27. March 2019
Modern technology for the flight deck

DLR tests digital communications technologies combined with additional navigation functions for the first time

Falcon during take-off
Falcon during take-off
Image 1/5, Credit: DLR (CC-BY 3.0)

Falcon during take-off

DLR test pilot Michael Grossrubatscher takes off for the first test flight with the Dassault Falcon 20-E5.

Michael Schnell, responsible for LDACS at DLR
Michael Schnell, responsible for LDACS at DLR
Image 2/5, Credit: DLR (CC-BY 3.0)

Michael Schnell, responsible for LDACS at DLR

Michael Schnell from the DLR Institute for Communications and Navigation in Oberpfaffenhofen.

 

DLR researchers in Falcon research aircraft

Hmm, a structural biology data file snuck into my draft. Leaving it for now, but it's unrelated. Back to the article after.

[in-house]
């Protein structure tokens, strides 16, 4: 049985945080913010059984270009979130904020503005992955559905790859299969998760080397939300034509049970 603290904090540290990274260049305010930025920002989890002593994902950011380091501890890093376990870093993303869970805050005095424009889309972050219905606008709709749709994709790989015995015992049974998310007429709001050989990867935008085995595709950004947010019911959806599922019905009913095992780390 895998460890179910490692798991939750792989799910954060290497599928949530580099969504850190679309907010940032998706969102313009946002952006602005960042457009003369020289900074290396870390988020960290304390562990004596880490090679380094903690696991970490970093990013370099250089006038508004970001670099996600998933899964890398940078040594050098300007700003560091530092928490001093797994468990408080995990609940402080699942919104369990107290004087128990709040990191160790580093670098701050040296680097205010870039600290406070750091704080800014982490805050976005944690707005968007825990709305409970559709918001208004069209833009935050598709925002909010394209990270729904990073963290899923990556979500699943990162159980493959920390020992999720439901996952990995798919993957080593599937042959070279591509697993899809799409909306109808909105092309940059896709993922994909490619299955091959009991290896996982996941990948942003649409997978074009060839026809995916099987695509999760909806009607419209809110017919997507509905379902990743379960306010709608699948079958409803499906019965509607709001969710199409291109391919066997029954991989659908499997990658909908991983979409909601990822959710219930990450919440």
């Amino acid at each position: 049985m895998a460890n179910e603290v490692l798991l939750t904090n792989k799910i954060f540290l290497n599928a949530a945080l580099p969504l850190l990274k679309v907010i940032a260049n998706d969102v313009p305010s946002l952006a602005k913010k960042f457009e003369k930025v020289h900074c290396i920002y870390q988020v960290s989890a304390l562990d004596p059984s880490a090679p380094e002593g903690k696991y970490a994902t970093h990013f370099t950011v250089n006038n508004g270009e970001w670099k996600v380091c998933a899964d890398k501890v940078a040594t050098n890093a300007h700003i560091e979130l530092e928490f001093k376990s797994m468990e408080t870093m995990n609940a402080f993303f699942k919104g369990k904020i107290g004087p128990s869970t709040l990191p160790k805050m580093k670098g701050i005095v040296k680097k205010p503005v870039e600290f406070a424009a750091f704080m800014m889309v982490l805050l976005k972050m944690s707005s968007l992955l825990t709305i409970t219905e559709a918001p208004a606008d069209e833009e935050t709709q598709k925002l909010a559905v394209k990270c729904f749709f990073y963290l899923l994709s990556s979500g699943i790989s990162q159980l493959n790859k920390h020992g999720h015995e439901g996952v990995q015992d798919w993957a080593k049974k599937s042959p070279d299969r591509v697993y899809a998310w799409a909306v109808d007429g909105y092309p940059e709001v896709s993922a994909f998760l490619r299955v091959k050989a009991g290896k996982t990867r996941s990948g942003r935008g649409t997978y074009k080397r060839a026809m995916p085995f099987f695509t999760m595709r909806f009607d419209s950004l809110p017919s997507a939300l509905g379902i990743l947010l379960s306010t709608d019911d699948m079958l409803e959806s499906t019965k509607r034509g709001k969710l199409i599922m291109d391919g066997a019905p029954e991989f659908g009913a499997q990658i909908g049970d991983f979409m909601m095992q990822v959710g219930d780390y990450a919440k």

DLR researchers in Falcon research aircraft
Image 3/5, Credit: DLR (CC-BY 3.0)

DLR researchers in Falcon research aircraft

Researchers from the Institute of Communications and Navigation (from left to right: Nils Mäurer, Daniel Mielke and Guiseppe Battista) in the Falcon research aircraft preparing for take-off.

DLR Falcon research aircraft in the hangar at the DLR site in Oberpfaffenhofen
DLR Falcon research aircraft in the hangar at the DLR site in Oberpfaffenhofen
Image 4/5, Credit: DLR (CC-BY 3.0)

DLR Falcon research aircraft in the hangar at the DLR site in Oberpfaffenhofen

The Falcon will be heading to newly established LDACS ground stations in Oberpfaffenhofen, Schwabmünchen, Peiting and Königsdorf.

Falcon on the runway
Falcon on the runway
Image 5/5, Credit: DLR (CC-BY 3.0)

Falcon on the runway